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An initiative to make native rice, vegetable varieties available to urban consumers

At the Jawahar centre of BDRF, regional coordinator Sandeep Kakade talked about over 350 varieties of rice and millet which have been conserved by them.

Written by Parthasarathi Biswas | Pune | Published: December 14, 2019 8:38:58 am
BAIF Development and Research Foundation, BAIF Development and Research Foundation rice conservation, farming monk, pune city news, rice conservation, Maharashtra Gene Bank Project Some of the native varities saved at the Jawahar facility of BDRF. (Express photo)

For the last few decades, the Pune headquartered-BAIF Development and Research Foundation (BDRF) has undertaken the work of conserving and preserving various native and indigenous varieties of rice, millet and vegetables. Now, such rare but healthier varieties of rice and millet-based products will be available to urban consumers under the brand ‘Farming Monk’.

Under the Maharashtra Gene Bank Project, scientists of BDRF, in close collaboration with local communities, have undertaken the work to save various varieties of rice, pulses, vegetables and millets. which are not used much despite having numerous health benefits. Tribal communities have been at the forefront of cultivating such varieties in most parts of the state. But over the years, such varieties have become rare as improved seeds and hybrids have taken their place.

At the Jawahar centre of BDRF, regional coordinator Sandeep Kakade talked about over 350 varieties of rice and millet which have been conserved by them. These include some rare varieties like black rice and red rice. “We have finished registration of 34 varieties with the National Bureau of Plant Genetic Resource,” he said.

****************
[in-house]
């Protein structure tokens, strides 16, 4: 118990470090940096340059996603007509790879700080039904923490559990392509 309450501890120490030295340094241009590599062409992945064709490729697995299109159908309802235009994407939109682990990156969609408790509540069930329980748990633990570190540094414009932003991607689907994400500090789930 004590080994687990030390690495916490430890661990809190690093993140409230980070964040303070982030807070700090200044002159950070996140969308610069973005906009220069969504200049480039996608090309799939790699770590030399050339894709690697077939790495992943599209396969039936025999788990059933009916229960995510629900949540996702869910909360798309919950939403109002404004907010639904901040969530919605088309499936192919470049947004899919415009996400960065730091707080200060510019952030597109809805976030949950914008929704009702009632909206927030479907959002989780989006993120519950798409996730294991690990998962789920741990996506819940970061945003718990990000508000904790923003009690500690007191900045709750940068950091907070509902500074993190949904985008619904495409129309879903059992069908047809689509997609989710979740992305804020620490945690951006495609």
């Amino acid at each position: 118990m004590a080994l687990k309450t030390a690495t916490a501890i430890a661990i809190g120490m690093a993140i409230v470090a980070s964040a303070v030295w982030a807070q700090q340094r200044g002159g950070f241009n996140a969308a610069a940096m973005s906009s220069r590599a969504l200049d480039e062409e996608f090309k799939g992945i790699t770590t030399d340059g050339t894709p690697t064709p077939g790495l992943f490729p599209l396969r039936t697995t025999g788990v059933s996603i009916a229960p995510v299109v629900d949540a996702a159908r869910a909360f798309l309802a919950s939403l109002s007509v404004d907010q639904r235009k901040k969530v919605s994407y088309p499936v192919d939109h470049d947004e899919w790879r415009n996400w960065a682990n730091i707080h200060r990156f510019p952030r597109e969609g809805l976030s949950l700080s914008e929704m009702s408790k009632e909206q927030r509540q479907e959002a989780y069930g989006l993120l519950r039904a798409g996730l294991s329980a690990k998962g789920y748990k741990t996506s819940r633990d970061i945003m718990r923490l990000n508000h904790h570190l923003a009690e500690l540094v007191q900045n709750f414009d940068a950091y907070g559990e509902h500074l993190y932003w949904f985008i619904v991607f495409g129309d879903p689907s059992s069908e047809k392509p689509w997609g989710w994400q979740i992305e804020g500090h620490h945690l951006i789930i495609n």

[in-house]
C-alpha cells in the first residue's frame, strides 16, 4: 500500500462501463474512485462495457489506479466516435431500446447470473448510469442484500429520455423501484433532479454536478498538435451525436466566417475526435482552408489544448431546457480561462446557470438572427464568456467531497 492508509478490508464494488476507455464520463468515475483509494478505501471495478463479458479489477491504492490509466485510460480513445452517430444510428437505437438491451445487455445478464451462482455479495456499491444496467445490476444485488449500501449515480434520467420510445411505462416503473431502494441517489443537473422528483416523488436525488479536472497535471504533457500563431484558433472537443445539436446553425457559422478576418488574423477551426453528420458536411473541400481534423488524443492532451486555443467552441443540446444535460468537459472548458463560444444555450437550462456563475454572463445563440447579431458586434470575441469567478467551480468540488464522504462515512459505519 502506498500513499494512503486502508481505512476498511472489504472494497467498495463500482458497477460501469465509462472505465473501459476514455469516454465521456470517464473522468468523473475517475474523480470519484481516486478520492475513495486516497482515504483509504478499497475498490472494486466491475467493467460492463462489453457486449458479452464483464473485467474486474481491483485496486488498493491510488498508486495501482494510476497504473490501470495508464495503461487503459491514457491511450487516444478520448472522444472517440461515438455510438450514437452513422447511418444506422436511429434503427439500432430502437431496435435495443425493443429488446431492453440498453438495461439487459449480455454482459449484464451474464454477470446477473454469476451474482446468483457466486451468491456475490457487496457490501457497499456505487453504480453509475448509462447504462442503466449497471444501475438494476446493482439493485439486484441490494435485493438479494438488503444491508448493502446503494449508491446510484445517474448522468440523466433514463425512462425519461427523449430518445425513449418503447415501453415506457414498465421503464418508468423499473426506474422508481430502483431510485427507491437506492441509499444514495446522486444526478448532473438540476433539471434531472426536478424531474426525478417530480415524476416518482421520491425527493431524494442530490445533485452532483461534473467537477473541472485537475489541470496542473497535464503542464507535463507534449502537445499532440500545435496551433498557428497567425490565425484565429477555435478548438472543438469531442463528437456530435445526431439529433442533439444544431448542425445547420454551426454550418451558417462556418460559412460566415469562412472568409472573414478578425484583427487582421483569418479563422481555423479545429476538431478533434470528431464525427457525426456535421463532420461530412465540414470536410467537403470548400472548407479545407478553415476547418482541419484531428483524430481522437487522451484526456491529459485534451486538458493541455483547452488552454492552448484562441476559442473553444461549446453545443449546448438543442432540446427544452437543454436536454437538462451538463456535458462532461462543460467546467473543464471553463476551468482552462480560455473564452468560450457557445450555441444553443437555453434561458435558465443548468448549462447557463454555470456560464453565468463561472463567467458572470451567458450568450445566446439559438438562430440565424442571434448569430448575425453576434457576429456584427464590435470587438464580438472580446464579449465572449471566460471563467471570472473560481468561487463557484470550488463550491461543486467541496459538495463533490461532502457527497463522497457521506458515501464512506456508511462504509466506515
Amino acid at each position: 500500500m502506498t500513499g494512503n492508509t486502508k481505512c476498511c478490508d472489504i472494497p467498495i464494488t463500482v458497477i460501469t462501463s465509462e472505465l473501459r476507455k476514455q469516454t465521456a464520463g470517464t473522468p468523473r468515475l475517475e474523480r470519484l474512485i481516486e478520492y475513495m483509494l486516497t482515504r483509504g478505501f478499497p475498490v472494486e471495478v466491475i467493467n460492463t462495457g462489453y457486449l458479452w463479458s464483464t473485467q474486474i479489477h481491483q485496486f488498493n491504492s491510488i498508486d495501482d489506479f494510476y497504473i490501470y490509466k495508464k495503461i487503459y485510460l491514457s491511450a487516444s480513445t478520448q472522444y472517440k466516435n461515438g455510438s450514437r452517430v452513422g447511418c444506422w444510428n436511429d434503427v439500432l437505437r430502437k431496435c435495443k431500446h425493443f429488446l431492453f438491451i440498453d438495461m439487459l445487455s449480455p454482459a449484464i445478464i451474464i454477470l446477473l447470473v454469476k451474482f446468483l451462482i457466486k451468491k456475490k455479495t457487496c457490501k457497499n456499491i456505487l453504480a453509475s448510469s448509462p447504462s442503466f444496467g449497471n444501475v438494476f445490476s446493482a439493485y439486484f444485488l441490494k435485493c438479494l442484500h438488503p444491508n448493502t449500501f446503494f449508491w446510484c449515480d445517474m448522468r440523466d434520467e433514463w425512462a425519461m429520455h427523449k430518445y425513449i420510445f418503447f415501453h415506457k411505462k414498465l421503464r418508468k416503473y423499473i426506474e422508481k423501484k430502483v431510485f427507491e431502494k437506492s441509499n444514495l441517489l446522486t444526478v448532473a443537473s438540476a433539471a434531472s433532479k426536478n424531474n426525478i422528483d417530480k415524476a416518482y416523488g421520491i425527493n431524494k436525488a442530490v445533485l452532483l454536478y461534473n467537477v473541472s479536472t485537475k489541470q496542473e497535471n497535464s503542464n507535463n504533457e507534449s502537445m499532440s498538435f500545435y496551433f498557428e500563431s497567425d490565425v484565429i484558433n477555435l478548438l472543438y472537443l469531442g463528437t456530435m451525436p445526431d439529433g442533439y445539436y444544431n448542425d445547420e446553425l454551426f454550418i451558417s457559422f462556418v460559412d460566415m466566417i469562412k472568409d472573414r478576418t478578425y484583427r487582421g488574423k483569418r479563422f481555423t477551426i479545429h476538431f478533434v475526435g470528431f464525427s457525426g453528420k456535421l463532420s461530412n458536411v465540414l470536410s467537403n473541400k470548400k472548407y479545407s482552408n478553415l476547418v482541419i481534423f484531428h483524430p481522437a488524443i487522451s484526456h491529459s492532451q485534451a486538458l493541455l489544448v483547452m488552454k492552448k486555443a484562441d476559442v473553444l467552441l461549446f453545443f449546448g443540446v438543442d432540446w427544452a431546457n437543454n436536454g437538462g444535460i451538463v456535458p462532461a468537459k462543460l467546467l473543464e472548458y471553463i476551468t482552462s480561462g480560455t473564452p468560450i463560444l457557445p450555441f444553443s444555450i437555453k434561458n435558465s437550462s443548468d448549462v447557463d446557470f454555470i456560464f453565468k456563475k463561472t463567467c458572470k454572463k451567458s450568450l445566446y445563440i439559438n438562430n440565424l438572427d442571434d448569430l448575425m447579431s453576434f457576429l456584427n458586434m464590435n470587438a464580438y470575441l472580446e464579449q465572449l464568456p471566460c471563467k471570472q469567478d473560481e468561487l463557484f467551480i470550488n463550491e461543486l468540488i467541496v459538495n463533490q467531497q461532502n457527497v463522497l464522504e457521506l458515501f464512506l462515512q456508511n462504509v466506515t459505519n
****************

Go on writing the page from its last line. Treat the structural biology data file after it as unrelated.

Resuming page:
The gene bank, meticulously build by the institute, has varieties of rice which, Kakade said, can also withstand very heavy rainfall. Varieties like Kamal Vath, Ashwini, Rajgude and Surtikollam had survived the very heavy rainfall which the commonly-cultivated Pusa had failed.

As part of the project, 800 farmers in Palghar and Jawahar talukas of the region undertook seed trials with these varieties. Twenty of the preserved varieties have been accepted by local farmers and local seed banks help them conserve the seed. Such varieties have formed the base for better-yielding hybrids, but have fallen out of favour for the majority of farmers.

The Farming Monk project aims to help such farmers get better prices for their produce by making it available to the greater public. Ravi Gajraj, a Buddha Fellow working with BDRF, said currently four different varieties of rice are being marketed under the brand. “Farmers grow these rices in various parts of the state and mill it there. Quality control, branding and sales is being managed centrally,” he said.

Currently, the brand is available at select outlets in Pune as well as some online platforms. Gajraj said there are plans
to make the products available more widely in the days
to come.

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